After numerous invitations and relentless inviting, I visited a fast growing very popular congregation. I arrived and was warmly greeted. Took my seat and enjoyed several minutes of great quality praise music. During the passing of the peace one person shook my hand. More praise singing, a funny entertaining video, I began to get into that worship spirit. A good looking stylish minister came out and began to speak to us. His message was upbeat, entertaining, and seemed to move with grace and articulation. The audience held on to every word and reacted beautifully to his prompts. I was enjoying it, I must admit, just as everyone else but I realized something was missing. I could not put my finger on it but something was definitely missing. I was having a good time and then it hit me. I began to look around. The minister did not read scripture, there were no cross anywhere, no religious images I was accustomed to. As I listened closer, what the man said was morally correct, but he not once used the words; God, Christ, Jesus, or Savior. When I asked about the lack of religious images or vocabulary, a nice man instructed me that they were a “high intellectual faith community and they didn’t want to offend anyone.” I left there realizing that I must be lacking in “high intelligence” because I missed the huge attraction. Church for me is about Jesus and the cross and I cannot comprehend a worship service without such. It may not have been church in my book but it sure was popular.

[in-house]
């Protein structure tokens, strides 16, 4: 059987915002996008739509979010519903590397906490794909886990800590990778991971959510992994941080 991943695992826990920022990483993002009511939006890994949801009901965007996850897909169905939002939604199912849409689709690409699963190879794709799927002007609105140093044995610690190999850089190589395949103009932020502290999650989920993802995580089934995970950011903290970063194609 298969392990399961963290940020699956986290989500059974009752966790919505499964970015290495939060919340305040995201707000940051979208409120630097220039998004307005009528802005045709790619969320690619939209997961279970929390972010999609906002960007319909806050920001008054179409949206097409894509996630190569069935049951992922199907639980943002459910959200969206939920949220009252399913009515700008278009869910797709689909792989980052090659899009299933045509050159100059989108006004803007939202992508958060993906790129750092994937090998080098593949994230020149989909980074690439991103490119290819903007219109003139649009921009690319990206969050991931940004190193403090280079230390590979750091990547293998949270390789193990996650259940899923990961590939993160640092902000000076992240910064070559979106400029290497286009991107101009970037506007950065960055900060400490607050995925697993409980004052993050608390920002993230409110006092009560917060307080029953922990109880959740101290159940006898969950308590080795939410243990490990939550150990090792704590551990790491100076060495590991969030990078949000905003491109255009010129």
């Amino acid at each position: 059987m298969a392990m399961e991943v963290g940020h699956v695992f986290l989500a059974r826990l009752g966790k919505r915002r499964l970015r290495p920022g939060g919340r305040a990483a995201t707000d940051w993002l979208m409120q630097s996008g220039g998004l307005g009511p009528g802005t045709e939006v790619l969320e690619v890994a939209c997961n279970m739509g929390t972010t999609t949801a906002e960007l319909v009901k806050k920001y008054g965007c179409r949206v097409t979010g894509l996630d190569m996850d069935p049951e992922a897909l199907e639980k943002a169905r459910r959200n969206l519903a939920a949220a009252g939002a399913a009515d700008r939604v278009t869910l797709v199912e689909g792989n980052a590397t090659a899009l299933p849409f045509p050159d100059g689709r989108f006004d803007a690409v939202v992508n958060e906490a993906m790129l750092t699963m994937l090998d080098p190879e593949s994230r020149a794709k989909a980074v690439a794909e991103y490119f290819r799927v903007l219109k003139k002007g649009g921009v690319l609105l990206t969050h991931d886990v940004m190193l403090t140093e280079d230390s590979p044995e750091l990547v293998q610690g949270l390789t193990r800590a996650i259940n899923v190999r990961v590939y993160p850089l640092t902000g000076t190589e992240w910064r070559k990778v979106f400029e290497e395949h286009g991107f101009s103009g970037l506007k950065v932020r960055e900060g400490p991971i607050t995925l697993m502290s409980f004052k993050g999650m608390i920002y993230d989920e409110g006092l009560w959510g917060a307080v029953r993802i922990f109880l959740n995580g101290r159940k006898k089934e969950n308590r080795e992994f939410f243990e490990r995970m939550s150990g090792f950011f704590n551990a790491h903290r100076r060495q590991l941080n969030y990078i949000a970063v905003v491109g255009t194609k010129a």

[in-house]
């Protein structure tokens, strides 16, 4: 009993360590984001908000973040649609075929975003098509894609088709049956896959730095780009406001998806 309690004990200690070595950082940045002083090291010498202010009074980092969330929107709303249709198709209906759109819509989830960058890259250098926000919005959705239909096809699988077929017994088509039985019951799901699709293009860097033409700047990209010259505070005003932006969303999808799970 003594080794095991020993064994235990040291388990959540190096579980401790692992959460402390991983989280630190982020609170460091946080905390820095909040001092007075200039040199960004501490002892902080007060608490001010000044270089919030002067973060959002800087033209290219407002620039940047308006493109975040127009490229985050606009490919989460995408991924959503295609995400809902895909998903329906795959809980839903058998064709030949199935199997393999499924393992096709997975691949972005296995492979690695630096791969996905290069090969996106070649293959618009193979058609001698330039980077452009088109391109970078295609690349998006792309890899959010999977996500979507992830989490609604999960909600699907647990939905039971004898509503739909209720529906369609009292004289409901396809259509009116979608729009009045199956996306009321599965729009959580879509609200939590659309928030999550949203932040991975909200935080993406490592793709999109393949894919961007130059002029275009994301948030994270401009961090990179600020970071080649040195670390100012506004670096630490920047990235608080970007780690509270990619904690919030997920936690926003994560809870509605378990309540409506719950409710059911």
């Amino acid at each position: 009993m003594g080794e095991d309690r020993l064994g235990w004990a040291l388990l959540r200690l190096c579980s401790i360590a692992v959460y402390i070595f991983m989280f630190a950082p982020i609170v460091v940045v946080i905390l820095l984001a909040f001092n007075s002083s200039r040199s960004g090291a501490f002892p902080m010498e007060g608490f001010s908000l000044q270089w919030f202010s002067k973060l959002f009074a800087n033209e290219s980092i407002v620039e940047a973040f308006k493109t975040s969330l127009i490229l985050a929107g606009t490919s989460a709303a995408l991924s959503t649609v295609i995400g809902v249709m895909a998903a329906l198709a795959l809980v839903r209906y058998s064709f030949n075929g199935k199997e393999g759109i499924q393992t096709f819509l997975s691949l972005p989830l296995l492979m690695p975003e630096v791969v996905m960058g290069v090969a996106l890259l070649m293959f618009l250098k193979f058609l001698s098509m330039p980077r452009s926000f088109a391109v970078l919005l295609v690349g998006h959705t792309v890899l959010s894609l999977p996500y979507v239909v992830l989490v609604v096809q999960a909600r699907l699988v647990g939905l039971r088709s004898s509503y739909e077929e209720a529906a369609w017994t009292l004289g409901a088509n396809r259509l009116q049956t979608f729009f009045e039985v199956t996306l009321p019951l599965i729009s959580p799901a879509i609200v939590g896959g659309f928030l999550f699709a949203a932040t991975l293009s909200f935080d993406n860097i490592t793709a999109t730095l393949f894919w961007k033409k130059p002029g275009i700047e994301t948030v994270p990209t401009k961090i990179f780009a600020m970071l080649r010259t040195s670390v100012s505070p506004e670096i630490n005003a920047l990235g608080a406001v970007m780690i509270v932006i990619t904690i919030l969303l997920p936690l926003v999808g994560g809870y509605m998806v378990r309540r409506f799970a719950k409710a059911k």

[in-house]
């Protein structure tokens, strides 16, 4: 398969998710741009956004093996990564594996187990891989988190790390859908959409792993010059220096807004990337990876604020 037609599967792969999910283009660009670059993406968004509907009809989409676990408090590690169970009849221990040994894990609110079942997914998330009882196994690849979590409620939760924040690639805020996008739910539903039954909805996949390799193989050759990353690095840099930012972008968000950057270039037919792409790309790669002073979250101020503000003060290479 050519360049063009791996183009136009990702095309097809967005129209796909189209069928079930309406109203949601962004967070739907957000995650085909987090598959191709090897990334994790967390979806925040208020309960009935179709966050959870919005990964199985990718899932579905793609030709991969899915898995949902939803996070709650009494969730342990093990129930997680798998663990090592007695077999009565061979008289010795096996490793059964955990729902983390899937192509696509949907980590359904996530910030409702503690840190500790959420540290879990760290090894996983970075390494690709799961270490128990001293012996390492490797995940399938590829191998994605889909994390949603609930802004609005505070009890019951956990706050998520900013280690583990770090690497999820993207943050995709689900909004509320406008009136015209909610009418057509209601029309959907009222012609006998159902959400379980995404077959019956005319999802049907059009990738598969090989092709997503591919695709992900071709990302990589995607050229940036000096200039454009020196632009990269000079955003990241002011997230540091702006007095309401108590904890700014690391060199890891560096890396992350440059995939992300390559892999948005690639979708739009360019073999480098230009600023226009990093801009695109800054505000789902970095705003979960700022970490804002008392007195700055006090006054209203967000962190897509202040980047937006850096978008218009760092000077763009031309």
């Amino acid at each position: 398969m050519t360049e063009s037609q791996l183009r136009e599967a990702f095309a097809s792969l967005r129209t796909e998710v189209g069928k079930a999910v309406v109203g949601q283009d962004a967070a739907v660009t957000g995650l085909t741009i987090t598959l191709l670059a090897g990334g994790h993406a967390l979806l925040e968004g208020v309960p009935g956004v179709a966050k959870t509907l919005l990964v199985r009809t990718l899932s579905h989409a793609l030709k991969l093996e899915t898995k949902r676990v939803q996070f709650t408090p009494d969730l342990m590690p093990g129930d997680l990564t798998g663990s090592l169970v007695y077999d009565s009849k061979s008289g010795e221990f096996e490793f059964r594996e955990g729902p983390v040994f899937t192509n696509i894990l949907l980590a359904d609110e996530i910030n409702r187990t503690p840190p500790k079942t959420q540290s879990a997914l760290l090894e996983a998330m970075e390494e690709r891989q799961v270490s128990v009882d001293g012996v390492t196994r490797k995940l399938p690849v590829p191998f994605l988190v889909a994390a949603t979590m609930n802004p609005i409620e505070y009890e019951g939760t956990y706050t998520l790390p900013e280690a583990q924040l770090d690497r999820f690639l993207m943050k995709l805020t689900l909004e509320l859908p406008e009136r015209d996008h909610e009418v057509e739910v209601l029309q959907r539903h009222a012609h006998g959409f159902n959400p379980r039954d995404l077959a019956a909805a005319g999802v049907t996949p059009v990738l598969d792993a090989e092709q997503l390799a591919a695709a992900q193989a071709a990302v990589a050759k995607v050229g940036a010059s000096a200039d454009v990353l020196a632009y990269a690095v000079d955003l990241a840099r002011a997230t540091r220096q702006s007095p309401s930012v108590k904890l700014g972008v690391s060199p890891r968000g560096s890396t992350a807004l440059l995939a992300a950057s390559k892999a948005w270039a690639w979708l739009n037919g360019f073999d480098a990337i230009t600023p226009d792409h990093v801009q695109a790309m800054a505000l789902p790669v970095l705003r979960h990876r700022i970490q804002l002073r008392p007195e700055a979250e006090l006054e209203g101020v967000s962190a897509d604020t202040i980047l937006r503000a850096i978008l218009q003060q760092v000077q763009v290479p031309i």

Paul writes to the church on Corinth about such a division. It was a division about the meaning of the cross. One group, the Jews had one idea, and the other group the Gentile held another. Each struggled to convince the other they were right. In Paul's responce to them it reminds us that Christianity is not about how much we know. It is not about requiring a supreme knowledge of how to be a popular church but something of the heart. We must not be afraid to share the essence of our faith. To be wise is to always keep ones heart open, if your heart is closed, you cannot grow in wisdom. We gain wisdom by living our lives as disciples, followers of Christ with an open heart. When we keep an open heart we keep an open mind. It allows us to accept people the way they are, learn about their lives and experience, and gain knowledge about ourselves and Christ in the process. We begin to copy the same method in which Christ drew great crowds by keeping an open heart and open mind even when it is popular or not. Open your heart to a stranger and see what wisdom you gain about yourself. If you do then you will see how God honor such intelligence.
See ya in a church somewhere but until then take care of yourself, grow in wisdom with a open heart, and take care of yourself and one another.
Peace & Grace,
Wednesday, January 12, 2011